class B : public A 
{ public:
   void DoSomethingBLike const {}

void UseAnA(A const& some_A)

void SomeFunc
   B b;
   UseAnA(b); // b can be substituted for an A.

In programming languages that do not support inheritance as a subtyping mechanism, the relationship between a base class and a derived class is only a relationship between implementations (a mechanism for code reuse), as compared to a relationship between types. Inheritance, even in programming languages that support inheritance as a subtyping mechanism, does not necessarily entail behavioral subtyping. It is entirely possible to derive a class whose object will behave incorrectly when used in a context where the parent class is expected; see the Liskov substitution principle. [15] (Compare connotation/denotation.) In some OOP languages, the notions of code reuse and subtyping coincide because the only way to declare a subtype is to define a new class that inherits the implementation of another.

Design constraints

Using inheritance extensively in designing a program imposes certain constraints.

For example, consider a class Person that contains a person's name, date of birth, address and phone number. We can define a subclass of Person called Student that contains the person's grade point average and classes taken, and another subclass of Person called Employee that contains the person's job-title, employer, and salary.

In defining this inheritance hierarchy we have already defined certain restrictions, not all of which are desirable:

Using single inheritance, a subclass can inherit from only one superclass. Continuing the example given above, Person can be either a Student or an Employee, but not both. Using multiple inheritance partially solves this problem, as one can then define a StudentEmployee class that inherits from both Student and Employee. However, in most implementations, it can still inherit from each superclass only once, and thus, does not support cases in which a student has two jobs or attends two institutions. The inheritance model available in Eiffel makes this possible through support for repeated inheritance.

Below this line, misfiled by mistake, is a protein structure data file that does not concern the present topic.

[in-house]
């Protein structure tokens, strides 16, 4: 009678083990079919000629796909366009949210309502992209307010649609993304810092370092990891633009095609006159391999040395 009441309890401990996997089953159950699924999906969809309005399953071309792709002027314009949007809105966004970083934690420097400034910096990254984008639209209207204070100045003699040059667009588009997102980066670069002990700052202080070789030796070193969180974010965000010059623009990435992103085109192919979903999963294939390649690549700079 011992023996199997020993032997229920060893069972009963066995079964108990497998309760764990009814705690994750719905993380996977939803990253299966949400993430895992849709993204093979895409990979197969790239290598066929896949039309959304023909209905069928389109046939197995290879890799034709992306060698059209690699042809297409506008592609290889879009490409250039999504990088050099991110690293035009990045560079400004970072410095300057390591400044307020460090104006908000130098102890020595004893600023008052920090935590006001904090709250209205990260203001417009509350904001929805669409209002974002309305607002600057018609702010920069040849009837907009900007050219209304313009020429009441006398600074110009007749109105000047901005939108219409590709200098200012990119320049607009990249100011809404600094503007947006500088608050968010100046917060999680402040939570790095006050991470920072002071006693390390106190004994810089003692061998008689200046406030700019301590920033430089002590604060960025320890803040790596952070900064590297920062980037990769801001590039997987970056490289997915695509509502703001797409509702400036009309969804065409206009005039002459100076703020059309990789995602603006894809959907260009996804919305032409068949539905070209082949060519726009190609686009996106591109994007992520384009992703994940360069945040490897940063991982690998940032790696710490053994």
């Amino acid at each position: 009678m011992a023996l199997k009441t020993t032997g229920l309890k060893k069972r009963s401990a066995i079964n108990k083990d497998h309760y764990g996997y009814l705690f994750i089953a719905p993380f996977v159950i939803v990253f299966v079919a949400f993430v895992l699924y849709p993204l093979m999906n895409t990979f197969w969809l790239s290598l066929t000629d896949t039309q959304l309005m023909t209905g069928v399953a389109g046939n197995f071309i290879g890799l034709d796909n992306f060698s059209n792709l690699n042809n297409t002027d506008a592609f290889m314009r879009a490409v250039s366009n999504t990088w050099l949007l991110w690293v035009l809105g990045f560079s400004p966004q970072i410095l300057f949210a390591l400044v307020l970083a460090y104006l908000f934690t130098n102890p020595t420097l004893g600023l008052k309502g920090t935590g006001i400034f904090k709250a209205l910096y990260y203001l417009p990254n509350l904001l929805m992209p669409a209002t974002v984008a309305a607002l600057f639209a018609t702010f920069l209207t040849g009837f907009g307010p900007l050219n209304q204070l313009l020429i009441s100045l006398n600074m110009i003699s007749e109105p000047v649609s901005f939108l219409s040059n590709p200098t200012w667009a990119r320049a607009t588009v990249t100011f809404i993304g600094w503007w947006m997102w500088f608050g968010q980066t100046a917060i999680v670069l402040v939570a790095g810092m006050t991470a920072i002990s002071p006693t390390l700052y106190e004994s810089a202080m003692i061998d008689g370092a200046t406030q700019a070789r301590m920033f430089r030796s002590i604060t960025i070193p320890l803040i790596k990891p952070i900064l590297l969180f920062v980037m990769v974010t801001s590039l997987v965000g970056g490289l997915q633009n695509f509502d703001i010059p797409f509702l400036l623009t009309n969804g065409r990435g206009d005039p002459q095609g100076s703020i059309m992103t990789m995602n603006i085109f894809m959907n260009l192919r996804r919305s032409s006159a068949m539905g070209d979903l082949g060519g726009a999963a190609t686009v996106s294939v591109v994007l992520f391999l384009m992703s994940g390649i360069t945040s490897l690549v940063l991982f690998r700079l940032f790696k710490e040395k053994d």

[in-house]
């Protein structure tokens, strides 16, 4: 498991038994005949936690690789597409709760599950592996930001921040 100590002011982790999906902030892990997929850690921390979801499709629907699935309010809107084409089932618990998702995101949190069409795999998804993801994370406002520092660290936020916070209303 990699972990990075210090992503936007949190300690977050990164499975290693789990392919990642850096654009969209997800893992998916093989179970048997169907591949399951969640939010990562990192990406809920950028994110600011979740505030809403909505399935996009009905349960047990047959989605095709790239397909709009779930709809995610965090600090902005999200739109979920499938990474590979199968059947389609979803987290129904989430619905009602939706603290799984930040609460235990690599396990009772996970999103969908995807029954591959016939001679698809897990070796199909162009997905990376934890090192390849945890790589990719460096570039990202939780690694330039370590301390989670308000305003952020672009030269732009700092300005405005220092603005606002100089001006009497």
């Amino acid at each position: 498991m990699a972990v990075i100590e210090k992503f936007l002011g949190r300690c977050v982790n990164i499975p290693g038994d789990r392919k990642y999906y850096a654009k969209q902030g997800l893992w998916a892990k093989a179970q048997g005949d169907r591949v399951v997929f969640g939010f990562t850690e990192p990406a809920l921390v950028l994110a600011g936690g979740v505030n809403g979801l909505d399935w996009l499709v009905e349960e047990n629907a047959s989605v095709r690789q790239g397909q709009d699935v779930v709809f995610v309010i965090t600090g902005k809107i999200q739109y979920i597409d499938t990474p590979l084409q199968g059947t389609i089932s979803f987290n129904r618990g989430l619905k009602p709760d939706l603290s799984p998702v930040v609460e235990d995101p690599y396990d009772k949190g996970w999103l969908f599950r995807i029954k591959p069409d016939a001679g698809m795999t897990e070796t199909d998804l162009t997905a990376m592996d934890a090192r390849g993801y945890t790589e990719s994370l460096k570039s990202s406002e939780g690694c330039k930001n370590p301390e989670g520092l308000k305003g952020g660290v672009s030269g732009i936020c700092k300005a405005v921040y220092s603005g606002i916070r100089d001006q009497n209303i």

The inheritance hierarchy of an object is fixed at instantiation when the object's type is selected and does not change with time. For example, the inheritance graph does not allow a Student object to become a Employee object while retaining the state of its Person superclass. (This kind of behavior, however, can be achieved with the decorator pattern.) Some have criticized inheritance, contending that it locks developers into their original design standards.[16]
Whenever client code has access to an object, it generally has access to all the object's superclass data. Even if the superclass has not been declared public, the client can still cast the object to its superclass type. For example, there is no way to give a function a pointer to a Student's grade point average and transcript without also giving that function access to all of the personal data stored in the student's Person superclass. Many modern languages, including C++ and Java, provide a "protected" access modifier that allows subclasses to access the data, without allowing any code outside the chain of inheritance to access it.

The composite reuse principle is an alternative to inheritance. This technique supports polymorphism and code reuse by separating behaviors from the primary class hierarchy and including specific behavior classes as required in any business domain class. This approach avoids the static nature of a class hierarchy by allowing behavior modifications at run time and allows one class to implement behaviors buffet-style, instead of being restricted to the behaviors of its ancestor classes.

Issues and alternatives

Implementation inheritance is controversial among programmers and theoreticians of object-oriented programming since at least the 1990s. Among them are the authors of Design Patterns, who advocate interface inheritance instead, and favor composition over inheritance. For example, the decorator pattern (as mentioned above) has been proposed to overcome the static nature of inheritance between classes. As a more fundamental solution to the same problem, role-oriented programming introduces a distinct relationship, played-by, combining properties of inheritance and composition into a new concept.[]